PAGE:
The blue area shows the corpus callosum, and the surrounding area shows the nerve bundles extending from the corpus callosum to the hemispheres.
The upper two rows show the corpus callosum and the lower rows show the fornix. (Ken Sugiyama et al.)

Figure 5-4 shows FT of a case of higher brain dysfunction by a traffic accident (with intellectual, attention, memory and executive function impairments) by Ken Sugiyama et al. In this case, conventional CT/MRI can’t detect any abnormalities, but FT shows more pronounced damage to the corpus callosum and fornix compared to healthy subjects in the left column.

SPECT (cerebral blood flow scintigraphy)

Brain SPECT test stands for single photon emission computed tomography of the brain. A small dose of a fat-soluble radiopharmaceutical that tends to accumulate in the brain is injected. The distribution of radiation (gamma rays) emitted by the drug that accumulates in the brain is photographed by a scintillation camera and displayed as a tomographic image. This detects localized reduced blood flow due to brain damage.

In head trauma, brain SPECT images are useful for understanding the pathophysiology, diagnosis, treatment, prognosis, and efficacy of treatment. SPECT has the advantage that the whole brain can be evaluated and statistical analysis images can be easily generated by comparison with standard databases.

A case of cerebral hypoperfusion on SPECT: 53-year-old male. Two years ago, he suffered loss of consciousness due to traffic trauma and was treated at another hospital as concussion. After returning to work, he showed decreased concentration, memory, and work efficiency. Symptoms such as headache, dizziness, tremor, and numbness also persisted. Brain MRI showed no obvious brain contusion, but white matter lesions in the bilateral frontal subcortex. SPECT showed decreased blood flow in the bilateral frontal lobes, and this finding did not change when examined 2 and 3 years after head injury, indicating irreversible neurological damage. The patient was diagnosed as having higher brain dysfunction. (From Hiroshi Matsuda: The Perfect Guide to Brain SPECT)

Blue areas indicate decreased blood flow. Blood flow reduction is seen mainly in the frontal lobe.
Figure 5-5. Blue areas indicate decreased blood flow. Blood flow reduction is seen mainly in the frontal lobe.

Cases of MTBI

The following sections describe cases of MTBI and moderate TBI that we have diagnosed or treated.

Case 1
MTBI, higher brain dysfunction (memory impairment, attention impairment, executive function impairment), balance disorders, depression, and various other disorders.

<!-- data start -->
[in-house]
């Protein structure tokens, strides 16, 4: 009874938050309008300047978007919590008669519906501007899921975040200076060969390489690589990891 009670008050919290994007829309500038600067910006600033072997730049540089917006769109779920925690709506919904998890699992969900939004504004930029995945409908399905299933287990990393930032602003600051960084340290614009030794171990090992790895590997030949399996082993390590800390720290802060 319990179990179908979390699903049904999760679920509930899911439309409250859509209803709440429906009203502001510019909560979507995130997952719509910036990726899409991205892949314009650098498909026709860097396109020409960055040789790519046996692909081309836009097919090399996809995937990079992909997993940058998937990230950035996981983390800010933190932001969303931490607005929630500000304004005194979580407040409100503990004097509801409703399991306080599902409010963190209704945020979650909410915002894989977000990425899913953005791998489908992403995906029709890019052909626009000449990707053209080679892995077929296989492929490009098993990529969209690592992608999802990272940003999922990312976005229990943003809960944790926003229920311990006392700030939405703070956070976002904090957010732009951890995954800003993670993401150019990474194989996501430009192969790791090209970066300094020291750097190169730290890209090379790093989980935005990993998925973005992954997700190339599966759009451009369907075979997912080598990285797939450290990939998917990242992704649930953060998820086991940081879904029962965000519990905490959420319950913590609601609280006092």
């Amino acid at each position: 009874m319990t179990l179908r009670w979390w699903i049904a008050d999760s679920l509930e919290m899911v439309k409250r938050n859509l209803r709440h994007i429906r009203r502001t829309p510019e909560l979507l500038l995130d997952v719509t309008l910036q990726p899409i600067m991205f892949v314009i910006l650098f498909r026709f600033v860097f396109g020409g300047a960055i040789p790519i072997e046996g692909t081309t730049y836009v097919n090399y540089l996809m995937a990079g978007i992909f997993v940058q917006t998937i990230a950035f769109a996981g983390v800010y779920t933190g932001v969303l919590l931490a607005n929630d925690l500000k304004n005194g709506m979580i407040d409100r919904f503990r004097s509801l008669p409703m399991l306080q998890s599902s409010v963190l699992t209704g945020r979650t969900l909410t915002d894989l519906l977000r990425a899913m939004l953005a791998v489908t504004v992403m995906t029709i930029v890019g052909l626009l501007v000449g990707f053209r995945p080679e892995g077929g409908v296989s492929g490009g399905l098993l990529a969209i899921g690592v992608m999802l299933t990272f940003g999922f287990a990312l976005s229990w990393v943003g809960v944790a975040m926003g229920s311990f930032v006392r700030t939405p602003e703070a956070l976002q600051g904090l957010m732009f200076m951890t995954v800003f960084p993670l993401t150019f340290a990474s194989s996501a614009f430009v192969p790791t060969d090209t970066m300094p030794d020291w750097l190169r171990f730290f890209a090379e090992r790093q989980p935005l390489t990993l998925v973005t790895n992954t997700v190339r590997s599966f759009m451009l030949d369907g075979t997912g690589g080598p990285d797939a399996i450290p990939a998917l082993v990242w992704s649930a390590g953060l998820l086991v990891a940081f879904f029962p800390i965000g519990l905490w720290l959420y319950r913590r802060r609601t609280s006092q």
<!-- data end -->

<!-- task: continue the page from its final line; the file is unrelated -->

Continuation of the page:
A 46-year woman. 2-years ago, she was driving on her way to work, when the car in front of her slowed down, the driver of a light truck behind her was picking up a bottle and did not realize she was slowing down and hit her car. Her head and neck were struck several times by the headrest. Immediately afterward, she was in a daze. She visited an orthopedist and was diagnosed with a cervical sprain.

The day after the injury, she was driving when she could no longer read the car's navigation system, got lost on a familiar road and went deep into the mountains. She also got lost the following day. She also went to work the next day, but when she wandered around at work, unable to walk straight, her boss told her to go home. She saw a neurosurgeon and an orthopaedic surgeon again, but nothing changed, and from the next month she visited another hospital, where she was diagnosed with traumatic stress disorder.

2 years after the accident, she visited our clinic for exam. and treatment.

Initial symptoms
persistent pain in neck to shoulder and both arms. Headache, insomnia, flashbacks to the accident. She has loss of appetite, weight loss of 8 kg, numbness around her lips, pain, tingling, and tremors in her right hand. She is physically weak, lacks motivation, and has difficulty going out because she does not want to see people. Frequent nightmares. Can’t ride in a car (fear of driving. She rides only as much as necessary). Lacks attention and concentration, forgetfulness. Communication difficulties. Tachycardia due to anxiety when going outside. Inability to open eyelids, pain behind the eyes, and a variety of other symptoms.
Higher brain function tests
Standardized language testRelational pair words 4-4-5(/10)
Irrelevant pair words 0-1-1(/10)
Evaluation: memory impairment
Rivermead Behavioral Memory Test (Everyday Memory Test)17 points
Evaluation: mild memory impairment
Rey-Osterrieth Complexed Figure test(ROCF)(visual memory test) Immediate replay 12 points
Evaluation: Abnormal
Zung testModerate depression